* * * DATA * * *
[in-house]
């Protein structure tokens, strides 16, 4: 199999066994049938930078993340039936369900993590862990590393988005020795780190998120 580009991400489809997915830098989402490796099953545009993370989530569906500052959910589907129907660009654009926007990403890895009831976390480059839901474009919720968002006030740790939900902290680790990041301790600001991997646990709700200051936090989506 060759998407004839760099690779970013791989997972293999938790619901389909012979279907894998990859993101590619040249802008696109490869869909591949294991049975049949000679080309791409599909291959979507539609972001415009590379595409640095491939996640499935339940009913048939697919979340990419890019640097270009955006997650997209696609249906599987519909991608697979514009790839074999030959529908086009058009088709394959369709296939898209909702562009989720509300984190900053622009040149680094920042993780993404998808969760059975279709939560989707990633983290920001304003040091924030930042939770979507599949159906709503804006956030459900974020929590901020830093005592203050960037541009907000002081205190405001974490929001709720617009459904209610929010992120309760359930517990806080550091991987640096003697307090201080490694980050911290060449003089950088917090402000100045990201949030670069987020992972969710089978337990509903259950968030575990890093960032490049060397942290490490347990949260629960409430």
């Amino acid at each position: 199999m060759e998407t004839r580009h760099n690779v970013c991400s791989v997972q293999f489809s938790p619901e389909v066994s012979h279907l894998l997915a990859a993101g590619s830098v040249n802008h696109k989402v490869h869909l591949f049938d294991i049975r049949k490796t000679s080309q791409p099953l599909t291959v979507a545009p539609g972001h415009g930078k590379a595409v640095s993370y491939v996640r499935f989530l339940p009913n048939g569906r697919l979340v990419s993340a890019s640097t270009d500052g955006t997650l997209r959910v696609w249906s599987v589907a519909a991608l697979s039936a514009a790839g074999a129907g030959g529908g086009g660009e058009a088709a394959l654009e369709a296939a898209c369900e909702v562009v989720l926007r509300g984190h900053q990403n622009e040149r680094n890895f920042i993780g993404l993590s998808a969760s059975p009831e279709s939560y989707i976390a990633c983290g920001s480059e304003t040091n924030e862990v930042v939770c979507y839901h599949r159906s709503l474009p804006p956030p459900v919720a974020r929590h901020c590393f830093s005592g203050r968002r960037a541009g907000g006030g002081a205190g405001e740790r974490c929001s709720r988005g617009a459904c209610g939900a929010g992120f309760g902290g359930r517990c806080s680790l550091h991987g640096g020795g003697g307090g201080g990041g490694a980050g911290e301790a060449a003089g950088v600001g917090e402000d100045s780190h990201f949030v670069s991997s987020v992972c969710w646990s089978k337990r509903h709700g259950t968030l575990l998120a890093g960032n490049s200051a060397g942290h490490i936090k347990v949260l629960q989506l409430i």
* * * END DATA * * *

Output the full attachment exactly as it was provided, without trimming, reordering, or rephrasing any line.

[in-house]
């Protein structure tokens, strides 16, 4: 199999066994049938930078993340039936369900993590862990590393988005020795780190998120 580009991400489809997915830098989402490796099953545009993370989530569906500052959910589907129907660009654009926007990403890895009831976390480059839901474009919720968002006030740790939900902290680790990041301790600001991997646990709700200051936090989506 060759998407004839760099690779970013791989997972293999938790619901389909012979279907894998990859993101590619040249802008696109490869869909591949294991049975049949000679080309791409599909291959979507539609972001415009590379595409640095491939996640499935339940009913048939697919979340990419890019640097270009955006997650997209696609249906599987519909991608697979514009790839074999030959529908086009058009088709394959369709296939898209909702562009989720509300984190900053622009040149680094920042993780993404998808969760059975279709939560989707990633983290920001304003040091924030930042939770979507599949159906709503804006956030459900974020929590901020830093005592203050960037541009907000002081205190405001974490929001709720617009459904209610929010992120309760359930517990806080550091991987640096003697307090201080490694980050911290060449003089950088917090402000100045990201949030670069987020992972969710089978337990509903259950968030575990890093960032490049060397942290490490347990949260629960409430």
């Amino acid at each position: 199999m060759e998407t004839r580009h760099n690779v970013c991400s791989v997972q293999f489809s938790p619901e389909v066994s012979h279907l894998l997915a990859a993101g590619s830098v040249n802008h696109k989402v490869h869909l591949f049938d294991i049975r049949k490796t000679s080309q791409p099953l599909t291959v979507a545009p539609g972001h415009g930078k590379a595409v640095s993370y491939v996640r499935f989530l339940p009913n048939g569906r697919l979340v990419s993340a890019s640097t270009d500052g955006t997650l997209r959910v696609w249906s599987v589907a519909a991608l697979s039936a514009a790839g074999a129907g030959g529908g086009g660009e058009a088709a394959l654009e369709a296939a898209c369900e909702v562009v989720l926007r509300g984190h900053q990403n622009e040149r680094n890895f920042i993780g993404l993590s998808a969760s059975p009831e279709s939560y989707i976390a990633c983290g920001s480059e304003t040091n924030e862990v930042v939770c979507y839901h599949r159906s709503l474009p804006p956030p459900v919720a974020r929590h901020c590393f830093s005592g203050r968002r960037a541009g907000g006030g002081a205190g405001e740790r974490c929001s709720r988005g617009a459904c209610g939900a929010g992120f309760g902290g359930r517990c806080s680790l550091h991987g640096g020795g003697g307090g201080g990041g490694a980050g911290e301790a060449a003089g950088v600001g917090e402000d100045s780190h990201f949030v670069s991997s987020v992972c969710w646990s089978k337990r509903h709700g259950t968030l575990l998120a890093g960032n490049s200051a060397g942290h490490i936090k347990v949260l629960q989506l409430i």